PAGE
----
India faces a unique problem. It has an ever growing digital population which is steadily moving away from traditional methods of consuming content but at the same time is hungry for more.
The problem with digitization
This has caused quite a bit of stir in the print media industry, which has seen a drastic change in its business model over the years. Moving towards and investing heavily in the digital space has been the status quo for quite some time.
Every major newspaper has an app and a website which it continually tries to improve. They try to be ahead of the curve by posting timely updates and engaging content (*cough* Taimur *cough*).
The end goal is to recapture the market that was lost due to digitization and the rise of a general preference for shorter, crisper content.
But, there still exist problems with the digital space. The infrastructure is not developed enough so as to completely fill the gap left behind by its predecessors like newspapers. Issues, primarily related to network coverage still exist.
As a result, an alternative idea has popped up, why not make newspapers free?
Hear me out, it’s not that bad an idea.
The way the wind is starting to blow
In recent years, newspapers have started to make more and more money from advertisements (*cough* 3-page ads in TOI *cough*) rather than subscription fees. All that subscription fees do is create a filtering mechanism for the audience and then allow advertisers to target potential customers better.
Given the fact that online newspapers are more or less free, subscription fees are quickly becoming a thing of the past. And here is where free newspapers come in.
They have already worked in countries like the UK, where the free daily called ‘Metro’ was a big hit and was even profitable. Why you ask? It’s all in the advertisements.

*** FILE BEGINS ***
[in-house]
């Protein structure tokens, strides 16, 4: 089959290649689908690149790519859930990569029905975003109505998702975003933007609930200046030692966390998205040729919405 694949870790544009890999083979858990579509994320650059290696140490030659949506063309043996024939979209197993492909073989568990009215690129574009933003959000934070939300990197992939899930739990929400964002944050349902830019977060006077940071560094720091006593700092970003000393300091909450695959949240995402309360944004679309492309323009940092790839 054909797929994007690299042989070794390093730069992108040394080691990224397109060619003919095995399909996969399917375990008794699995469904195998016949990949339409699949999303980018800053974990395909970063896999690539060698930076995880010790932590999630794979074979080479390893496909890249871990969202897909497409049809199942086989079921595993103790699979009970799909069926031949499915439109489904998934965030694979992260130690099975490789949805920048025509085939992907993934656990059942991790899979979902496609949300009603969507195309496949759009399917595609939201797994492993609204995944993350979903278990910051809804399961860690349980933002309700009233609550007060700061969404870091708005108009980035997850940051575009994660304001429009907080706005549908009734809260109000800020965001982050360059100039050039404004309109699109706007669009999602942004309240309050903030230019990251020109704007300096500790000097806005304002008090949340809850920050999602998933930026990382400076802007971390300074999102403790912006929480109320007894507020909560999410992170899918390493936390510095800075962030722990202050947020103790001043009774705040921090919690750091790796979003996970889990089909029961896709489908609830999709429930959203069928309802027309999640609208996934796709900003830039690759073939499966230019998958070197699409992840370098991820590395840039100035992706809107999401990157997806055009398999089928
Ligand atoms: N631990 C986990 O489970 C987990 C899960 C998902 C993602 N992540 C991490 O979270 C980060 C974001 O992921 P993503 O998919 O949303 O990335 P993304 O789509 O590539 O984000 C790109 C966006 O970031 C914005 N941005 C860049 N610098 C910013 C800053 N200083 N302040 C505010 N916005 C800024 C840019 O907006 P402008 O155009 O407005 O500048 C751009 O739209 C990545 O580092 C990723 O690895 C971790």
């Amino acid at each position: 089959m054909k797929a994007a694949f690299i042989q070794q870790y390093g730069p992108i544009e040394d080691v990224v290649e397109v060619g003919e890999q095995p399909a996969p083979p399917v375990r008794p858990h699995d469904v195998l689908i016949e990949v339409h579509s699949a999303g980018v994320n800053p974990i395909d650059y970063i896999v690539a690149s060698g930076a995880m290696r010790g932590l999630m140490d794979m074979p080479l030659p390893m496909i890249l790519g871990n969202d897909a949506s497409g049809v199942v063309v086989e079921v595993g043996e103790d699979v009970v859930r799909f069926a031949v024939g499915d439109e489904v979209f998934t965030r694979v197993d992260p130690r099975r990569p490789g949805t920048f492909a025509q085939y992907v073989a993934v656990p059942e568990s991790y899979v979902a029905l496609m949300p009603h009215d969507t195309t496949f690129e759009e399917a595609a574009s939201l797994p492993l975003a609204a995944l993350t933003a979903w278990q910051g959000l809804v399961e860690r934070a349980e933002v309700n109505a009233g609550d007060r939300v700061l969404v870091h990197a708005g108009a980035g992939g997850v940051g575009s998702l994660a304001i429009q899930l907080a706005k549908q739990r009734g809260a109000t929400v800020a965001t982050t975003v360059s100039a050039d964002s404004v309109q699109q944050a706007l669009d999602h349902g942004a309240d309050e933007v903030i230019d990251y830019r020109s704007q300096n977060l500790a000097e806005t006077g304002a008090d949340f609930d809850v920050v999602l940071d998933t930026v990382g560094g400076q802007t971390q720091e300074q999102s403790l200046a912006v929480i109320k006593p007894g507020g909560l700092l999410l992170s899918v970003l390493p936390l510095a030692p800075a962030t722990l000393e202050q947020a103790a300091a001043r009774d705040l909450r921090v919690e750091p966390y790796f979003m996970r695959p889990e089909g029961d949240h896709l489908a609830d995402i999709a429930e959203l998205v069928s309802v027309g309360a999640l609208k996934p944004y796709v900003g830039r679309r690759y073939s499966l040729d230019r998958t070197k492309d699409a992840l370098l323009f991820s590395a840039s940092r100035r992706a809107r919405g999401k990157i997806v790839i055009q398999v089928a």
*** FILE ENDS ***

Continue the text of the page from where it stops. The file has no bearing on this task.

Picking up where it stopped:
Free Newspapers or ‘ freesheets’ work on a purely advertisement based model. They contain highly attention-grabbing, short and crisp stories that hook and engage viewers and then serve as a funnel towards to the ads that are printed.
These ads are not specific since the advertisers are not really aware of the exact demographic details of the readers. They are instead very generic and mass based. Check out this article for more about the business model of a free newspaper.
But, even though they are able to succeed, they are highly susceptible to the market. In general, they can fail for example in a recession, where people lose purchasing power, thus making advertising useless on them. No advertising, no free newspaper business model.
The ‘India’ problem
But specifically in India, there exist two problems. First of all, the rampant illiteracy which disqualifies a large portion of the population from acting as consumers for newspapers.
Secondly, for advertisements to work, a massive chunk of the population has to have a disposable income which is a distinct impossibility in a country where people still live hand to mouth.
Even if you consider the rapidly growing population which has a disposable income, freesheets still have to compete with the burgeoning digital space. Because people prefer to spend their income on things like hardware and data, which is becoming increasingly cheaper and allows them to access more content than a newspaper.
All in all, free newspapers have a difficult and uncertain future in India. They might appear in the form of free online news but a physical paper which is free of cost seems like a distant dream.
Image Credits: Google Images
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